When water rushed past her thighs, Sarah finally let go.
Shocked by the loud voice in her head, she reacted quickly, grasping again for one of the woman’s limbs. Holding on against the current, Sarah leaned over to unclasp the jewelry, clutching the warm stone in her palm.
The baby gave a muffled cry against the jostling, and instinctively she soothed the child with murmured words of love, watching in mild astonishment as another wave closed in.
It almost seemed like the sea was taking back one of its own.
The body drifted away and she stared for a few more moments, as the woman floated further.
What if I’d never gone to investigate that cry? Shaking her head to clear it of the morose thought, Sarah looked down at the bundle snuggled warmly against her chest. Smiling, she unzipped her jacket, pulling the infant free.
Cupping a bit of salt water in her hands, she washed away the dirt, blood, and grime.
The restless child tossed, crying loudly.
Seconds later Sarah’s happiness faded—fear replacing her joy.
“It look likes some sort of pre-historic dolphin or whale. Damn! I wish we were able to get closer.”
Marissa Redmond rolled her eyes in the direction of her mentor and friend, Dr. Jonathon Nash. “Any closer, and they would have scared it away”
“Marissa’s right, but good job on tagging it, team. The beacon sonar is already transmitting coordinates. Hit the lights, Tom.”
The illumination flickered for a second before coming on.
Dr. Nash speared a quick glance at his notes before looking up to stare at the occupants of the room. “Well that proves it, folks. We got a new species on our hands. I want everyone geared up for tomorrow.”
Murmurs of excitement spread throughout the room. A few high fives were exchanged as everyone chatted at once. Marissa tried to be happy, but her smile faltered. She’d give all she possessed to be out there with her friends and colleagues.
Turning toward Jon, she tried to reason with him one last time.
“No … you can’t go, Marissa. I need you here.”
“Jon, I’m the best biologist you have on board.”
“No, Marissa. And, that’s my final answer.”
“No, I already went against my conscience when I allowed you to come out on the Suzy. I’m not sending you out on a small raft.” He glanced at her, a hard look in his eyes. “Forget it.”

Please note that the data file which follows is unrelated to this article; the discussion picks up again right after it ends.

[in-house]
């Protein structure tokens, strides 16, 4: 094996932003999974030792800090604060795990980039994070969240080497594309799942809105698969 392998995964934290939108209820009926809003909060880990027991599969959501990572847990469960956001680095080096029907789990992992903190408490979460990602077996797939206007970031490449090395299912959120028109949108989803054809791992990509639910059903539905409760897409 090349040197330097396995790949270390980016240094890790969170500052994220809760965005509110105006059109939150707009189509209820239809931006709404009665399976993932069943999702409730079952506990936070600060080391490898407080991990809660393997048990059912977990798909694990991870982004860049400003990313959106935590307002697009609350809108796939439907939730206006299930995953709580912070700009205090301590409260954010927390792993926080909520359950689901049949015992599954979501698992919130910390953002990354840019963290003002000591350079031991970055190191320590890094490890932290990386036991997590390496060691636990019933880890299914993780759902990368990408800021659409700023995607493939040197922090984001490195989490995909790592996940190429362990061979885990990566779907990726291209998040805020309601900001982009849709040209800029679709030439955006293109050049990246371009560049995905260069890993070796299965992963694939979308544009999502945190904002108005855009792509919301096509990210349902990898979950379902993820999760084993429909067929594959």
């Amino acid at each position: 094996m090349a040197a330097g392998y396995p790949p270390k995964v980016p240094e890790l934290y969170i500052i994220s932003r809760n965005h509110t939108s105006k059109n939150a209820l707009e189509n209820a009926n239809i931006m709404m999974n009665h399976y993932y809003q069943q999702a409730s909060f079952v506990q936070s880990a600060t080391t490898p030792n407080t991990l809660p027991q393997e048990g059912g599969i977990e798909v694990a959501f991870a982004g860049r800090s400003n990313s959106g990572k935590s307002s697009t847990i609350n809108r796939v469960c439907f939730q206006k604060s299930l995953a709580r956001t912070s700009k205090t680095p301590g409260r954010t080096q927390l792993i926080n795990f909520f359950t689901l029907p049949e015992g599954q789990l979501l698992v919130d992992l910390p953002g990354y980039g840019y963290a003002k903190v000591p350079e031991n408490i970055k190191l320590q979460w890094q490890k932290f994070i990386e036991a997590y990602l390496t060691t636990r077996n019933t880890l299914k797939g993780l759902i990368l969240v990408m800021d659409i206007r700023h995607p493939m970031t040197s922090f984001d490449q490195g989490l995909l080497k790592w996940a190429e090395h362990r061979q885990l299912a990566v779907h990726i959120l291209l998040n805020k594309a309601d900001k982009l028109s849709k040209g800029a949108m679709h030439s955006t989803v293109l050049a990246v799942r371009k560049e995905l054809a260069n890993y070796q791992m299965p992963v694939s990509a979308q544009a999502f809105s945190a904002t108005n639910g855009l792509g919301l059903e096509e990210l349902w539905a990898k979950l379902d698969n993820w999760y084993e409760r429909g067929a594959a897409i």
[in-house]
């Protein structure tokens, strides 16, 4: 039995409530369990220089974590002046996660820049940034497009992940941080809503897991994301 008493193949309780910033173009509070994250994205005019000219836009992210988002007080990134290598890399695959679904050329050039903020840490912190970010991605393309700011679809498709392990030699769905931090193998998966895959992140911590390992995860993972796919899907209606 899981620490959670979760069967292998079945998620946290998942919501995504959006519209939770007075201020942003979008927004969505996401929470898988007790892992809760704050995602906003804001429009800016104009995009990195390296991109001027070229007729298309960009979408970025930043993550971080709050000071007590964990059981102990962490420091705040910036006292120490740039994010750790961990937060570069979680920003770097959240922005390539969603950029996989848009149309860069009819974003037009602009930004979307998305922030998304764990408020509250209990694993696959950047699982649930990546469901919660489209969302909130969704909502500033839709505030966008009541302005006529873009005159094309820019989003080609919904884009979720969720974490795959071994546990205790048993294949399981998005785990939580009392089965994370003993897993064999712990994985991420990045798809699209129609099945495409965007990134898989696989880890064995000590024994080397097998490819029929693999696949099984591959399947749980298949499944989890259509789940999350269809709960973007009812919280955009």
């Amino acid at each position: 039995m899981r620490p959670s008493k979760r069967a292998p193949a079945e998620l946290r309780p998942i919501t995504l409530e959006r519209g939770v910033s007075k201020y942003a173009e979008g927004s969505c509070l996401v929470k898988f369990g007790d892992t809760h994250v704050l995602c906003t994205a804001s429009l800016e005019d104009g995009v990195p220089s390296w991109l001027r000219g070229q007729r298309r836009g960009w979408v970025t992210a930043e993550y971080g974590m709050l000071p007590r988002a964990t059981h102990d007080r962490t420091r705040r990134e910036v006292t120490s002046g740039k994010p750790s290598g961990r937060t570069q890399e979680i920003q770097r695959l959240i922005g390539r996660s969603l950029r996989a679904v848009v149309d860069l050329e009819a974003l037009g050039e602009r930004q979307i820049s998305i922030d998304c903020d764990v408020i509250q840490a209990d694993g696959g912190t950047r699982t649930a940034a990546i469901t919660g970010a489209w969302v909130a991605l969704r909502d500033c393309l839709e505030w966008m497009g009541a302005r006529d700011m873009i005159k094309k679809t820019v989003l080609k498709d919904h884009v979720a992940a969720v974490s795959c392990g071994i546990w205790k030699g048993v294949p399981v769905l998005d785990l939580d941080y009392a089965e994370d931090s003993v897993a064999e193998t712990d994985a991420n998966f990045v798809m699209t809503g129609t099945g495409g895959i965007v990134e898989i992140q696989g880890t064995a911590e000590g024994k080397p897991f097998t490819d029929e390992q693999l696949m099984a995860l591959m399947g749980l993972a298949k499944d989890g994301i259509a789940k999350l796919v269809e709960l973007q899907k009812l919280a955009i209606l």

Marissa sighed, conceding defeat.
Dr. Nash would never let her travel with the expeditionary team. Since it was hopeless even to argue with the man, she counted her blessings. At first, he wouldn’t even let her on board the Suzy.
“Don’t worry, Mar. I’ll have the blood samples ready and waiting for you when I return.”
Marissa narrowed her eyes, frowning at Brian’s retreating figure. God! She hated that man. She’d never met anyone who so delighted in being a royal pain the ass.
Silently counting to ten, she waited for the room to quiet, before repacking the notes in her worn, brown leather satchel. Striding out of the ship’s conference room, she felt Jon’s gaze boring into her back.
A part of her wanted to turn, argue further, but she decided against it.
Outside, several groups were clustered to discuss the latest accomplishment. Brian and Jillian smirked as she passed, but Marissa kept her eyes downcast, refusing to look at their arrogant faces.
Right now she needed some air, not more funny looks.
Leaning against the rails, she gazed at the vast, endless ocean, the rays from the sun casting a lustrous sparkle across the blue beyond.
Strange how something so cold and dangerous could look so beautiful.
Born with a fatal, anaphylactic reaction to seawater, she classified herself as the official “landlubber.” If she so much as stuck a pinkie toe in the ocean, her body systems would shut down, resulting in death.